Absent wildfires, torrential rains or other acts of God, the City of Lone Tree will have fireworks on the Fourth of July.
The city council agreed during its May 7 meeting to move forward with the annual show, in large part because of the precipitation that’s fallen since the group’s April 16 meeting. Then, fearing drought could douse the 2013 fireworks as it did in 2012, Mayor Jim Gunning suggested the city consider substituting the display with a laser light show.
“We’ve had quite a bit of moisture since then,” Gunning said. “I’m sure everyone would prefer fireworks.”
Weekly snowstorms began April 8, together blanketing the Denver area with 20.4 inches of snow that added up to 1.87 inches of precipitation, according to CBS4 News.
The city’s special events coordinator, Lesley Johnson, showed council members a short demo of a laser light show, which she said would cost between $9,000 and $13,500, but council members said they’d prefer the traditional display. This year’s fireworks will cost $12,000.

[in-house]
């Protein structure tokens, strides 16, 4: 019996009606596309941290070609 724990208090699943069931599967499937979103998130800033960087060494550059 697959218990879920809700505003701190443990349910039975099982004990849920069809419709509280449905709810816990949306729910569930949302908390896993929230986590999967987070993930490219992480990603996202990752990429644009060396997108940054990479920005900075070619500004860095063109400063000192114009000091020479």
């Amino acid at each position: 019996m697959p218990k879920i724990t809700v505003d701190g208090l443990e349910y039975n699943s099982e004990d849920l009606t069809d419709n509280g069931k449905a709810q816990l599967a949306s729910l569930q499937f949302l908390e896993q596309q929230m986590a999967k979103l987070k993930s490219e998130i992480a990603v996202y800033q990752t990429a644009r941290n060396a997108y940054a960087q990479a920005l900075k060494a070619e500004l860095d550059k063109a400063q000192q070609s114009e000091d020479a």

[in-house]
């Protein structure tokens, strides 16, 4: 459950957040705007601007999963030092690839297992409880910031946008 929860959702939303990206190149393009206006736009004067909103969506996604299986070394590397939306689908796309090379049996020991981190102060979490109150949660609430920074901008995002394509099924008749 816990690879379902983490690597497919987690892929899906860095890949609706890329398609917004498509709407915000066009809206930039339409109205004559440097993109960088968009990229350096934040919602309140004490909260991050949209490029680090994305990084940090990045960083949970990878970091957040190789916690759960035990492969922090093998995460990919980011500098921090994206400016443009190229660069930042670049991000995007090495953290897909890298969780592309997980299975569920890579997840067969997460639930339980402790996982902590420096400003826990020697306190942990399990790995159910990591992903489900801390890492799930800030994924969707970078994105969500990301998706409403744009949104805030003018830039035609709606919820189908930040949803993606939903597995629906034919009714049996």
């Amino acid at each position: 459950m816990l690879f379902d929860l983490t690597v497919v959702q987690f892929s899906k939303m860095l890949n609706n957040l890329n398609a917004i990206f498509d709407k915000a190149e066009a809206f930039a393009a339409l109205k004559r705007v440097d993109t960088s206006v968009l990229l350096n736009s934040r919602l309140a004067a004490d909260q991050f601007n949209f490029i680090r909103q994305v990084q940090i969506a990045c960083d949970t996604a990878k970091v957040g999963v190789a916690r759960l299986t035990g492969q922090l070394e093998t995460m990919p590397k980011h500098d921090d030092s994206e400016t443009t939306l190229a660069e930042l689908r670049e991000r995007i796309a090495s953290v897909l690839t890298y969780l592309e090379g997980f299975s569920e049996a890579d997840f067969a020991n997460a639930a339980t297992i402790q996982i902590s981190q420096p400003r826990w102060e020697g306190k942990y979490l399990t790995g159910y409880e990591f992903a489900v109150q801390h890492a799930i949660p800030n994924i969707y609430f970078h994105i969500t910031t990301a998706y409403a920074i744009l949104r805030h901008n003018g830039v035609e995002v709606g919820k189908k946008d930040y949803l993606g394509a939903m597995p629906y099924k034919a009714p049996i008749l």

South Metro Fire battalion chief Doug Bloomquist said given recent precipitation, he’s cautiously optimistic this summer will be less dry than last.
“Right now it does look good,” he said. “The problem is, we’ve been in a drought for two years. Some of your bigger fuels need a couple years to recover.”
Additionally, if dry weather returns, rapidly growing grasses will dry out as well.
“What it means is bigger grass, so bigger fires,” he said.
In 2012, with wildfires raging elsewhere in the state, Lone Tree and most other Colorado communities canceled their fireworks. Lone Tree instead launched them on Labor Day Weekend.
Last year was the fifth in a row that Lone Tree’s fireworks had been either canceled or cut short by dry conditions, grass fires or rainstorms.